Peraton’s Digital Forensics Team Helps Convict an Online Predator

In late 2019, a federal jury convicted a defendant of using the Internet to target and extort female minors through sexual exploitation, or “sextortion,” and pornographic offenses. It was estimated that the defendant had over 100 victims across the U.S.

The defendant was charged with three counts of production of child pornography, one count of distribution of child pornography, one count of sending extortionate threats and one count of conspiracy. He was found guilty of all charges and was sentenced in January 2020 to 50 years in federal prison.

The defendant socially engineered underage girls to obtain access to their social media accounts; specifically, he infiltrated the Snapchat accounts of his victims by masquerading as one of their friends on social media. Once the girls gave him the passwords to their accounts, he ordered the girls to send him sexually explicit images and videos of themselves to regain control of their accounts.

Working for one of its federal customers, Peraton focuses on advanced digital forensics, technical profiling and malware analysis supporting criminal and counterintelligence cases. Members of the team also testify in trial as expert witnesses. The team has maintained a 100 percent conviction and plea rate for all cases they’ve been assigned to; this case was no exception.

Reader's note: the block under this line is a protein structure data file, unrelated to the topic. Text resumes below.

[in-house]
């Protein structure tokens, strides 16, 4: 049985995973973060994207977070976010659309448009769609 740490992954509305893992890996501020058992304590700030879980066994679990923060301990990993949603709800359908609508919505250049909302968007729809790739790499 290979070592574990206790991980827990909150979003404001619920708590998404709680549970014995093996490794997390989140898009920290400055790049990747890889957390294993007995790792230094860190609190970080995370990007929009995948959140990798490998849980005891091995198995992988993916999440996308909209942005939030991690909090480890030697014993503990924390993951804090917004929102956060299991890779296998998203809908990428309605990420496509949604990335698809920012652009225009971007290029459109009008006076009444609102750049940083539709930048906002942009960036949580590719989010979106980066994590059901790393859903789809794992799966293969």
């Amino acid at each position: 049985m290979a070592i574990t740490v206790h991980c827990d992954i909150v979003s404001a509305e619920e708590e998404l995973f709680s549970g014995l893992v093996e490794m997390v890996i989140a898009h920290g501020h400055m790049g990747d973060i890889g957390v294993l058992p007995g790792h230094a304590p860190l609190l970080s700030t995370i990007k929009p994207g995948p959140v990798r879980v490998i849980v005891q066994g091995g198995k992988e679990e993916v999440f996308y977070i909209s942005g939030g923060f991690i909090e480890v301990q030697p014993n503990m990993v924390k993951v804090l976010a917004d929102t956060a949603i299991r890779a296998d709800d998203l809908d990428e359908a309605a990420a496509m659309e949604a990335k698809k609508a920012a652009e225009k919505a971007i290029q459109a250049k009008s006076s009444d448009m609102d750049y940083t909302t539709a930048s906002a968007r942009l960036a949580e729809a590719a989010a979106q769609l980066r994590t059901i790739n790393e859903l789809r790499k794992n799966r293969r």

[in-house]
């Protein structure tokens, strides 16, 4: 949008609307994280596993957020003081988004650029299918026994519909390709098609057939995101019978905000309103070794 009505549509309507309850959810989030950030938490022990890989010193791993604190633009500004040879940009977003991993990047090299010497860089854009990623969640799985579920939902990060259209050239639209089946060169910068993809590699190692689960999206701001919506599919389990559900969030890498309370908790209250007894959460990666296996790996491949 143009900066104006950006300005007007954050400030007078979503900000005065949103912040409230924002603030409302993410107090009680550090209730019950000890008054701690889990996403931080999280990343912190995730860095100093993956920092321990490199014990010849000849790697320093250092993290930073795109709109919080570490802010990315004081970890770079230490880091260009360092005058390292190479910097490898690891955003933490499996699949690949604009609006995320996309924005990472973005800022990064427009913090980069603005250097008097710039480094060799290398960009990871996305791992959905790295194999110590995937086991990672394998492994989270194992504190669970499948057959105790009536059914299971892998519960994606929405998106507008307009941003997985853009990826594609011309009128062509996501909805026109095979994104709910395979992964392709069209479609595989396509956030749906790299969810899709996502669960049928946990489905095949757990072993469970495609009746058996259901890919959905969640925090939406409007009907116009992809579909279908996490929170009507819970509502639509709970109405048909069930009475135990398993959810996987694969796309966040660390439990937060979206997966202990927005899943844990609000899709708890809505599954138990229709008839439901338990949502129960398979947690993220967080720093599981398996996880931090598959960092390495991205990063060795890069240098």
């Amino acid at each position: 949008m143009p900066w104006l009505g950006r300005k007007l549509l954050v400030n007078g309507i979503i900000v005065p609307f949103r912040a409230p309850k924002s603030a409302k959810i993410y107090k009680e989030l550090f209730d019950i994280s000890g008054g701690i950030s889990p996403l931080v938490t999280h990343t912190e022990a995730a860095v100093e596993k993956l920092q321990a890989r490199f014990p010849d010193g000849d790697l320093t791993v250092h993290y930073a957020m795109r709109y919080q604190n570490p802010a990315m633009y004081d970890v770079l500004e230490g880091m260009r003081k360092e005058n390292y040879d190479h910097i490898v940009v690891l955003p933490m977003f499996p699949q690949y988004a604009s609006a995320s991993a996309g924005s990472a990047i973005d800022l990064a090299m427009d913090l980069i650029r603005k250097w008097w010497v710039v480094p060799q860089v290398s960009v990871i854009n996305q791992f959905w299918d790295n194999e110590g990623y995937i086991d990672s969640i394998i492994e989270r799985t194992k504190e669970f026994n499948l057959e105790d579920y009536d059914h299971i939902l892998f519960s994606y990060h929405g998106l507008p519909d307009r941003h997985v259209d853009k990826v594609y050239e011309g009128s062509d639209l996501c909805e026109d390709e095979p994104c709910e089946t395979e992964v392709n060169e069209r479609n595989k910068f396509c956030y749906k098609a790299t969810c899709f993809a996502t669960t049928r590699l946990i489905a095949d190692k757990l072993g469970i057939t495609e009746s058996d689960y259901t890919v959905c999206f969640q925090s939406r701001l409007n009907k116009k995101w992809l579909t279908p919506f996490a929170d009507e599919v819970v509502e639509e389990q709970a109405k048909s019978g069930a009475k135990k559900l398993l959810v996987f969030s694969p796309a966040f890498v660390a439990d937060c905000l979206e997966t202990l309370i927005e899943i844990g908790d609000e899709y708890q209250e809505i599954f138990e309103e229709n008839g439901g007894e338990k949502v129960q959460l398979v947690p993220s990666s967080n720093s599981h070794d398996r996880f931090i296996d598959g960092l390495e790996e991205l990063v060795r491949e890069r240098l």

An exceptional member of Peraton’s team was tasked with conducting a comprehensive digital forensic analysis for this case. They analyzed various mobile devices for remote access tools, malware and relevant apps. They needed to be sure that the defendant was not hacked himself and that his devices were not remotely controlled. They analyzed the defendant’s phone to find anything that was germane to the case.

According to the evidence presented at trial, enough artifacts were uncovered to convict the defendant. Peraton’s digital forensic findings also helped the case agent identify and rescue a previously unknown victim.

Speaking to the diligence in the team member’s work, a Peraton program manager noted, “Everything must be done to not misinterpret information. What we do effects the lives and liberties of others.”